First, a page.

Thursday Sampler: Notes in a Mirror by Helen Macie Osterman
June 16, 2016
In our mission to connect readers, writers, and books, Caleb and Linda Pirtle is showcasing some of the best authors in the marketplace today. Thursday’s Sampler features an excerpt from Notes in a Mirror by Helen Macie Osterman, a compelling novel filled with ghosts and suffocating paranormal horror.
As one reviewer said: Helen Osterman’s Notes in a Mirror is a riveting story that takes you into the past with ease. Her descriptive style (from first page to last) has you eagerly anticipating the outcome. This story of a student nurse on rotation at a home for the mentally ill is captivating.
he year is 1950. The place is Hillside Mental Hospital.In this atmosphere of hopelessness and despair, come student nurses from the nearby hospitals for their three month psychiatric rotation.
Mary Lou Hammond and Kate Stephens are two of these young girls.
The treatments are archaic but, at that time, were considered state of the art.
Mary Lou begins receiving messages in mirror image writing from a woman who suposedly died in the previous century.She becomes obsessed with finding proof that this woman did actually exist. The story escalates to its life-threatening climax.
The students spent the next two weeks in the classroom, their evenings completely taken up with studying. The food was much better quality than they were used to. They stuffed themselves with tasty entrees, homemade bread and bakery goods. Waistlines began to bulge.
“Kate, this is disgraceful. I can’t button my skirt. This gorging has got to stop,” Mary Lou moaned.
“But it’s all so good,” Kate said. She thought for a minute then screwed up her face. “Maybe we can compromise: no second help-ings and regular outdoor exercise. All we’ve been doing is sitting these last two weeks. If we’re not in class, we’re in this room, hitting the books.”
“That’s a good idea,” Mary Lou said. “In fact, let’s go out right now and measure out a course where we can run, or, at least, walk fast.”
The mid-December day was unseasonably mild. A harsh late afternoon light lay over the complex of buildings. The snow had packed hard after a freeze the previous week making walking easy. A soft breeze blew from the southeast.
“Boy, it’s nice out here,” Kate said.
“Don’t let it fool you,” Mary Lou said. “This is Chicago. You can’t trust the weather. You know that. You’ve lived here all your life. Tomorrow it could be in the teens or even lower. We’d better bundle up.”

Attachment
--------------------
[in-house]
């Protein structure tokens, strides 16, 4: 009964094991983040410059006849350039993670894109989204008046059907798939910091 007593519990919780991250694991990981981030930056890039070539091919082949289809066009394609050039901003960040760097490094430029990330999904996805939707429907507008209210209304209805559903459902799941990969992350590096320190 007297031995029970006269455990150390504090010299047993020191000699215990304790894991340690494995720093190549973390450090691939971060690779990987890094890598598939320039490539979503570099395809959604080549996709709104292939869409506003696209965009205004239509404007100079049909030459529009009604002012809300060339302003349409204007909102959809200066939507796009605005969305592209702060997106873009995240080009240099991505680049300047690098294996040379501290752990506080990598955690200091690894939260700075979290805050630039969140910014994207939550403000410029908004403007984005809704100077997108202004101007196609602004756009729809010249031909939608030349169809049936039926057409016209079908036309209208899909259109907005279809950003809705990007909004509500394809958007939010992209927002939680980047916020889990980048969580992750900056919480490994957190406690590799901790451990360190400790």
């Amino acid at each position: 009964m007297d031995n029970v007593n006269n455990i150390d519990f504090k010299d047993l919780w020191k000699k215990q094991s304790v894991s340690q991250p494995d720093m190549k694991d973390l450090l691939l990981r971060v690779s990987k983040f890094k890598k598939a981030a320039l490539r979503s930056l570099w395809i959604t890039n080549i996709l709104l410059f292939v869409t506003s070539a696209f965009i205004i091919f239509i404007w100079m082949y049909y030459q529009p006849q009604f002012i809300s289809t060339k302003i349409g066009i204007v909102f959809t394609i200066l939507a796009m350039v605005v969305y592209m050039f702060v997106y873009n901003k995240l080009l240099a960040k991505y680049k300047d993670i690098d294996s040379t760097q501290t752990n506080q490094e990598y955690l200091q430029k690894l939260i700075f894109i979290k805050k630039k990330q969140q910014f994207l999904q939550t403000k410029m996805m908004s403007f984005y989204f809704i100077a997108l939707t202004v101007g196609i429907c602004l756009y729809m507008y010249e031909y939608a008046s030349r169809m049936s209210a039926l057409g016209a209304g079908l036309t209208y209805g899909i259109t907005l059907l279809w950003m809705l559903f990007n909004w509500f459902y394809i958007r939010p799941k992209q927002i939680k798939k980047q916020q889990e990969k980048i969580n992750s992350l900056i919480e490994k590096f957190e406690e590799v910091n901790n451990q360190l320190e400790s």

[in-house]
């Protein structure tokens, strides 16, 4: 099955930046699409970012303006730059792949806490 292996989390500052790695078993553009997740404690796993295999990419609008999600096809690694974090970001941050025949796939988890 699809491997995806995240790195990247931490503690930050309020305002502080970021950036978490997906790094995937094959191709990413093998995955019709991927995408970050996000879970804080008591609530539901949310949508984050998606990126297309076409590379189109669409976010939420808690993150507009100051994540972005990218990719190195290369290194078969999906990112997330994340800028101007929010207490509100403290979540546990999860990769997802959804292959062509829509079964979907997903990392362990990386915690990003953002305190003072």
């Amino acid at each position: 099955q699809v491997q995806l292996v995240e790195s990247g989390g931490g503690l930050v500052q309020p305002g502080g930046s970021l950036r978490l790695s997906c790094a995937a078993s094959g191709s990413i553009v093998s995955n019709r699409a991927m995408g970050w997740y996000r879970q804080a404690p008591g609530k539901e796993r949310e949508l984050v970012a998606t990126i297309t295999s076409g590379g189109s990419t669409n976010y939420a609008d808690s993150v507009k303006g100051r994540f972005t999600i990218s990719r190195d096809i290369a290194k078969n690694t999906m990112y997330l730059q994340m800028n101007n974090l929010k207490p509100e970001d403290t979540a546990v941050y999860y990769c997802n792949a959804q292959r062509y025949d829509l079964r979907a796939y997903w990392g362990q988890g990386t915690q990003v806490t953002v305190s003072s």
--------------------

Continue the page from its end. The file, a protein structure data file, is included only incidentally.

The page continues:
The girls began a slow jog around the buildings. They passed the chapel, a small building that held nondenominational Sun- day services. The bakery lay to their right. The smell of fresh bread wafted on the air doubling their determination to exercise. Ahead the cottage wards looked almost like a run down suburban area. The original plan was to provide a home-like setting where patients could live in a family atmosphere instead of a large impersonal institution, but buildings were sadly overcrowded. They saw faces staring at them from the curtained windows. Most of them just stared, but a few disembodied hands appeared and waved slowly back and forth. They turned left at the pharmacy to a large open space behind the power plant.
“I wonder what’s down that way?” Mary Lou said. “It looks like a fence. See, way down at the end.” She pointed to wooden posts poking out of the snow. “Let’s find out.”
They ran the distance, but were breathing hard when they reached the fence.
“Boy,” Kate said blowing hard, “am I out of shape.” She leaned against the old rotting wood standing out at odd angles; in some places new posts replaced the old ones.
“Wow, it looks like a cemetery,” Mary Lou said. “See there where the snow’s melted? It’s a grave marker.”
“Are you sure? Let’s climb over.” Kate already had one leg over the low railing.
“No, we’ll get in trouble. Here I can reach my hand through. There, see where I’ve wiped the snow away?” She squinted at the faded markings. “It says Robert Gil—something. I can’t make it out, but the date is pretty clear. My God! It says 1848 to 1913. I wonder who all these people were.”
“I don’t know, but it’s kind of spooky.” Kate looked around. “Do you think there really is a ghost around here?”
Mary Lou shivered. “If there is, this is the place it would be lurking after dark. Let’s go back. I don’t want to be anywhere near here when the sun sets.”
At that moment an animal ran behind the cemetery fence. It turned and glared at them with yellow eyes.
“What was that?” Mary Lou said gripping a post.
“I don’t know,” Kate answered. “It looked like some kind of strange cat, but it’s awfully big.”
As Mary Lou looked around, the cat had disappeared, but she thought she saw someone slip behind a large oak tree. She froze. “I think someone’s behind that tree.”
Kate turned. “No, you’re imagination’s playing tricks on you, but let’s get out of here, right now.”
The girls ran without looking back, but Mary Lou could feel unfriendly eyes watching them. She tripped and fell over a mound of snow. When she tried to get up, her limbs refused to move. She saw that the light was just beginning to fade. Would someone or something grab her at any minute? She turned and thought she saw a figure blending in with the shadows of the trees. Was it the ghost or someone human? Scrambling to her feet, she hurried to catch up with Kate as they reached the shelter of the buildings. In the distance they heard a peculiar howl. It wasn’t the wind. Was it the animal they had seen? Or was it something else?
They were both breathing hard. “Someone was out there,” Mary Lou gasped. “I could feel it. Someone who didn’t want us at that cemetery and that strange howling.”
“It was probably that animal,” Kate said with little conviction in her voice. “Come on, forget about it. Let’s go to the dining room. It must be time for supper. I’m starved.”